If there is any doubt left that President Obama aspires to be our nation's Comedian in Chief, then it has been dispelled by the announcement on Monday that he will be seen next week as a guest on Jerry Seinfeld's Crackle series “Comedians in Cars Getting Coffee.”
Please note that the title is “Comedians in Cars,” not “Commanders in Chief in Cars.” Ergo, President and Commander in Chief Obama, who's a pretty smart guy, evidently welcomes the addition of “comedian” to his list of accomplishments.
And yet, some readers of this daily TV blog objected when I referred to the president as “comedian in chief” in a blog post a little over a year ago when he appeared on one of the last episodes of “The Colbert Report” on Comedy Central.
In the column, I expressed the opinion that it was unseemly for President Obama to be seen idly joking around on a late-night comedy show because of the mess the world was in and because the job of U.S. president is such a serious one.
In the comments section, some readers made it clear they thought I was wrong. “I'm disappointed that MediaPost even published this nonsense!” wrote one reader. “It is nice to see that anyone can have an opinion, no matter how stupid it may be,” wrote another. One reader leveled this accusation: “You just don't get the joke,” the reader wrote.
Maybe I didn't “get the joke,” but I had the president pegged because now he's riding in a passenger seat that has been previously occupied by dozens of top comedians. Doesn't that make him one of them?
The president got together with Seinfeld earlier this month to tape this installment of Seinfeld's Crackle show, according to the press release from Crackle.
The episode was shot at the White House, according to the press release, which leads to the conclusion that this exercise in driving Mr. President lasted about as long as it takes to travel the length of the White House driveway -- unless they took the entire presidential motorcade out for a spin through the streets of Washington just to get a cup of coffee.
Not surprisingly, this detail was not addressed in the press release because hardly anyone in the publicity business knows how to write one these days. Nor were any presidential quotes -- or more to the point, quips -- provided, as is customary for press releases of this kind when a U.S. president is interviewed for a TV show, even a show like this one.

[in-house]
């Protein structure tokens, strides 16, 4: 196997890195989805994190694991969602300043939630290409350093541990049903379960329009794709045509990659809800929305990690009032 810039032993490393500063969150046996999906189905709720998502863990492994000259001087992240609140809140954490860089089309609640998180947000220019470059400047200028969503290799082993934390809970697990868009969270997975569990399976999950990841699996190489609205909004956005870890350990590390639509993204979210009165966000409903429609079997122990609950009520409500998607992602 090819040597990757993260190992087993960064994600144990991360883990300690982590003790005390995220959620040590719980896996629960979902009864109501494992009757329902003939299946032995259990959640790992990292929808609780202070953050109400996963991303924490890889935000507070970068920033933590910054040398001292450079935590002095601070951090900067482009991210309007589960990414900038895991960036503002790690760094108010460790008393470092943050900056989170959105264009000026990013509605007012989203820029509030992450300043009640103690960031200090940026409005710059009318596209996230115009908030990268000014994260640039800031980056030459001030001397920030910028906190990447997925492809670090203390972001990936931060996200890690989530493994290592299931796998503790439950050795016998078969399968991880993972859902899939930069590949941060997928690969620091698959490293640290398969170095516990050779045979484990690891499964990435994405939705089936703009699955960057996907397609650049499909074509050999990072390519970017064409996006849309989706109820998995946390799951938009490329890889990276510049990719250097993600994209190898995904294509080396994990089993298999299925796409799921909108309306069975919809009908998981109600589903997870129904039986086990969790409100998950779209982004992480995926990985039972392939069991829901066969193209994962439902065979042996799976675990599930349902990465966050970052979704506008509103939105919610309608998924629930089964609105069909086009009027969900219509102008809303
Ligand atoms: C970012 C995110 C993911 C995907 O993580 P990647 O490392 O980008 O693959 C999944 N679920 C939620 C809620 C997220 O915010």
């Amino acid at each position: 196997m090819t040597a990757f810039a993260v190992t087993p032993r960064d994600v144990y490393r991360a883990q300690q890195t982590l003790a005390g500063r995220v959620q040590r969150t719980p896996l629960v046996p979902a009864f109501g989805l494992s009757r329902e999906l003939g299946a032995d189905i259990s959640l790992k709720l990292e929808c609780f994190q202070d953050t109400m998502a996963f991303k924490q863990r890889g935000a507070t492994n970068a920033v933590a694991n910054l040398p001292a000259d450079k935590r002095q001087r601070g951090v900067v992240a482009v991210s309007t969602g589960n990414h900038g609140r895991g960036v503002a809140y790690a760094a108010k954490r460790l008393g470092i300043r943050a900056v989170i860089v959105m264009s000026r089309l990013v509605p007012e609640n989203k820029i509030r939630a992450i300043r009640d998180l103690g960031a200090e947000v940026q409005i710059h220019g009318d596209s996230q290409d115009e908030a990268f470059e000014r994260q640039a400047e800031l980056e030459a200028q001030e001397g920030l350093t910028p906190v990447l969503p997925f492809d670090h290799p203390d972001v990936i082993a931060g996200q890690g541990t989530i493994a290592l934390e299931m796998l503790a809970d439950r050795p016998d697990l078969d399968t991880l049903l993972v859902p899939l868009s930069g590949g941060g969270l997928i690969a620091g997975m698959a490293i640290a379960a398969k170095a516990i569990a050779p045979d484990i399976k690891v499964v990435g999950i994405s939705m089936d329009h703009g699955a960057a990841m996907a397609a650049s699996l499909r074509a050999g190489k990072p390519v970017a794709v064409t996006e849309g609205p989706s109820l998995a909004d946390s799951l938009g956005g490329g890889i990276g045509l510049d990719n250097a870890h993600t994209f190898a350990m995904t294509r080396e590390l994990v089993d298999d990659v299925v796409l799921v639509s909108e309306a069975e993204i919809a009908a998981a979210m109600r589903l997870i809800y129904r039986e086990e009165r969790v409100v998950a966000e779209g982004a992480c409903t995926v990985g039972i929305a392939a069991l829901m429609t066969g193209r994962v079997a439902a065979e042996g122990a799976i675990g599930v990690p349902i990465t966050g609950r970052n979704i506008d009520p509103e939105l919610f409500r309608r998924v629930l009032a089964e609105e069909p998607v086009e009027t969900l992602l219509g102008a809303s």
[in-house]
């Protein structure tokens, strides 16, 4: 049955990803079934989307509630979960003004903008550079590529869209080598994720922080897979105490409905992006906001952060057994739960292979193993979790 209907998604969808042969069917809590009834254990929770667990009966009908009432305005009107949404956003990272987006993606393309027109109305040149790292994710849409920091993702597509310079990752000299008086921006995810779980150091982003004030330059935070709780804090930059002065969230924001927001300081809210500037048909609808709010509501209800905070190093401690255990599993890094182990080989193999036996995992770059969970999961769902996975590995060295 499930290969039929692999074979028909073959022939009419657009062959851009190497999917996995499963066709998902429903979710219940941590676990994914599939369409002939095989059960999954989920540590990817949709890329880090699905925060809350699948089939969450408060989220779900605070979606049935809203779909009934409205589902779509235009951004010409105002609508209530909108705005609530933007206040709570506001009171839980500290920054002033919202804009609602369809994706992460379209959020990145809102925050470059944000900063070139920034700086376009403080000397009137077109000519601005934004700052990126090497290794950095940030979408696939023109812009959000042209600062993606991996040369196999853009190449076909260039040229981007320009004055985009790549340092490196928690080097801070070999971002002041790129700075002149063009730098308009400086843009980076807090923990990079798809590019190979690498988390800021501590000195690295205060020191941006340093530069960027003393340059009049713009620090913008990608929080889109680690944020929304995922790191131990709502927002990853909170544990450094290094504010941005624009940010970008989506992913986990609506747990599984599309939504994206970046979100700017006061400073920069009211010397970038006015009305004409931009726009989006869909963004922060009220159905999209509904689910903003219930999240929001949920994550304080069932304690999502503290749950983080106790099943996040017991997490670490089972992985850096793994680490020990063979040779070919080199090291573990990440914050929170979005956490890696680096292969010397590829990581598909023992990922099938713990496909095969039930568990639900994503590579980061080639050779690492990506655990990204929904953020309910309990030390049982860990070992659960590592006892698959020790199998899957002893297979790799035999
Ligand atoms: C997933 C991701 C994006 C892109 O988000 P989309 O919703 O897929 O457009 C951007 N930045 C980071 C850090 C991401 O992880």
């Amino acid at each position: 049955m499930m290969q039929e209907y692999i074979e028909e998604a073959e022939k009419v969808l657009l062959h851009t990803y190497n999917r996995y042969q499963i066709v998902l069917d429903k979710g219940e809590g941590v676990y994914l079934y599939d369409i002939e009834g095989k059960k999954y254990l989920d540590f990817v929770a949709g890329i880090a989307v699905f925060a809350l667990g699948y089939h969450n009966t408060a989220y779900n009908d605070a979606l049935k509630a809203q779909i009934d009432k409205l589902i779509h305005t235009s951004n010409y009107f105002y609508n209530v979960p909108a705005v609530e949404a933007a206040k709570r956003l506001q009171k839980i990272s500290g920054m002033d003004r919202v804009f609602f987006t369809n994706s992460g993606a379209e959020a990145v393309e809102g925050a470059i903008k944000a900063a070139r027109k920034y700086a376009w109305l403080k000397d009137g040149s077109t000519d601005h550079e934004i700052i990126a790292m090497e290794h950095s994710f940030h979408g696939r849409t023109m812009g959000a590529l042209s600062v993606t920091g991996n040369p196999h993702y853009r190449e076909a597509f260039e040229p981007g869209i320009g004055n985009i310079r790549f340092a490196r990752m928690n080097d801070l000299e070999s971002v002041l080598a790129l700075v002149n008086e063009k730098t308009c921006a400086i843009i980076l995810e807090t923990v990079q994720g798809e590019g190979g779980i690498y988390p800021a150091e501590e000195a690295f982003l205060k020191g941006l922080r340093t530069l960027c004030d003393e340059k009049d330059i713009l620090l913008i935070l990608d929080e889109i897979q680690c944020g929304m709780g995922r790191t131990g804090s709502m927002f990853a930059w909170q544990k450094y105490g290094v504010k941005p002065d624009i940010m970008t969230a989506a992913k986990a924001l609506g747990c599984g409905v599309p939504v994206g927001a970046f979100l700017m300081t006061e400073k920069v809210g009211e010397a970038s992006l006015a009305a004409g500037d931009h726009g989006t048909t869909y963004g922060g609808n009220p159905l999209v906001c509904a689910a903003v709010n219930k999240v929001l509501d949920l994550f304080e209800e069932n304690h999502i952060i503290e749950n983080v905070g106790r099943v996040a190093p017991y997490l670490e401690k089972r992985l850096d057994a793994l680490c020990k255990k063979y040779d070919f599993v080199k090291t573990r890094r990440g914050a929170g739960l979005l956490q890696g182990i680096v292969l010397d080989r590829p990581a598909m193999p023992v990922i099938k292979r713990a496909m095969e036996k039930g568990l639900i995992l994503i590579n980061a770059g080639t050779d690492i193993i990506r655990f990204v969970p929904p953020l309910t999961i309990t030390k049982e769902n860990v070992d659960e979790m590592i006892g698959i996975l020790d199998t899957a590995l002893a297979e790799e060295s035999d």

The press release says that the president and Seinfeld rode in a 1963 Corvette Stingray Split Window Coupe. Actually, the press release says they both “drove” the car, which is confusing. Did they take turns? Or did the writer of the press release mean to say they both “rode” in the car? It would have been thoughtful to indicate in this release which one drove and which one rode.
This question isn’t answered by the photo Crackle provided either (it’s the photo accompanying this blog post) because the photo has the president and Seinfeld riding, as passengers, in a car that looks to be one of the president’s limousines. Oh well, we can hope that all of these questions will be answered when this episode of “Comedians (and Presidents) in Cars Getting Coffee” premieres on Crackle on Dec. 30, at 11:30 p.m.
Last March, I refrained from referring to President Obama as “comedian in chief” in a blog post about an appearance he had just made on “Jimmy Kimmel Live.” Perhaps chastened by the reaction to the Colbert column some three months earlier, I referred to the President merely as “entertainer in chief” in this Kimmel column, in which I reported that, among other things, the president and Kimmel joked about UFOs.
Yesterday, when watching the upcoming premiere of the new “X Files” reboot (coming to Fox next month), I discovered that a clip of the president's UFO conversation with Kimmel was included in the show.
So, is President Obama vying for the title of Funniest President Ever? As they say on “The X Files,” the truth is out there … somewhere.